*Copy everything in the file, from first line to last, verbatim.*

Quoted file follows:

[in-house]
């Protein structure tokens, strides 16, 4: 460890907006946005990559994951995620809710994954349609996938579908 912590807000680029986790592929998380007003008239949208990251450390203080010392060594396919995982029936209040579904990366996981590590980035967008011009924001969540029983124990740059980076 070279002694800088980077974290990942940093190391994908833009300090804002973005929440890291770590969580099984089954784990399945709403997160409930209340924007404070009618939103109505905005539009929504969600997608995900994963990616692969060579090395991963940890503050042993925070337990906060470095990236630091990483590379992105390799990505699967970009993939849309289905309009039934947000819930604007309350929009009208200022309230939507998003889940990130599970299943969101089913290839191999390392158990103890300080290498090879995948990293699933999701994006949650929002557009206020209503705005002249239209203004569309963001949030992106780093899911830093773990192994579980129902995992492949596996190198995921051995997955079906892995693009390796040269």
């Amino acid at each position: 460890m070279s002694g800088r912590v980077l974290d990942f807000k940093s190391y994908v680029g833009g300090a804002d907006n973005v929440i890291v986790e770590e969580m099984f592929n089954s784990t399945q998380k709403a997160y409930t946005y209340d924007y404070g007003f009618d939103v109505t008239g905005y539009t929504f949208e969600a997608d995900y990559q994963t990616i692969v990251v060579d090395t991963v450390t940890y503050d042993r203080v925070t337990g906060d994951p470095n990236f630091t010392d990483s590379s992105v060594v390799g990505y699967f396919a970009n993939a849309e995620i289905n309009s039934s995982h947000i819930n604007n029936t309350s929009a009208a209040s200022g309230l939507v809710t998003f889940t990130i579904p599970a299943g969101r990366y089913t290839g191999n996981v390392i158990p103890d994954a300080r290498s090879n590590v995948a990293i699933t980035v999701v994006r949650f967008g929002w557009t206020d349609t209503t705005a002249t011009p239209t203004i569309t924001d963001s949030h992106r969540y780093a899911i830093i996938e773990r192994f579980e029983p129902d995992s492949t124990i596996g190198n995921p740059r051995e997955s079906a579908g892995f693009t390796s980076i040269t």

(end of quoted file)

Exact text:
[in-house]
């Protein structure tokens, strides 16, 4: 460890907006946005990559994951995620809710994954349609996938579908 912590807000680029986790592929998380007003008239949208990251450390203080010392060594396919995982029936209040579904990366996981590590980035967008011009924001969540029983124990740059980076 070279002694800088980077974290990942940093190391994908833009300090804002973005929440890291770590969580099984089954784990399945709403997160409930209340924007404070009618939103109505905005539009929504969600997608995900994963990616692969060579090395991963940890503050042993925070337990906060470095990236630091990483590379992105390799990505699967970009993939849309289905309009039934947000819930604007309350929009009208200022309230939507998003889940990130599970299943969101089913290839191999390392158990103890300080290498090879995948990293699933999701994006949650929002557009206020209503705005002249239209203004569309963001949030992106780093899911830093773990192994579980129902995992492949596996190198995921051995997955079906892995693009390796040269």
């Amino acid at each position: 460890m070279s002694g800088r912590v980077l974290d990942f807000k940093s190391y994908v680029g833009g300090a804002d907006n973005v929440i890291v986790e770590e969580m099984f592929n089954s784990t399945q998380k709403a997160y409930t946005y209340d924007y404070g007003f009618d939103v109505t008239g905005y539009t929504f949208e969600a997608d995900y990559q994963t990616i692969v990251v060579d090395t991963v450390t940890y503050d042993r203080v925070t337990g906060d994951p470095n990236f630091t010392d990483s590379s992105v060594v390799g990505y699967f396919a970009n993939a849309e995620i289905n309009s039934s995982h947000i819930n604007n029936t309350s929009a009208a209040s200022g309230l939507v809710t998003f889940t990130i579904p599970a299943g969101r990366y089913t290839g191999n996981v390392i158990p103890d994954a300080r290498s090879n590590v995948a990293i699933t980035v999701v994006r949650f967008g929002w557009t206020d349609t209503t705005a002249t011009p239209t203004i569309t924001d963001s949030h992106r969540y780093a899911i830093i996938e773990r192994f579980e029983p129902d995992s492949t124990i596996g190198n995921p740059r051995e997955s079906a579908g892995f693009t390796s980076i040269t």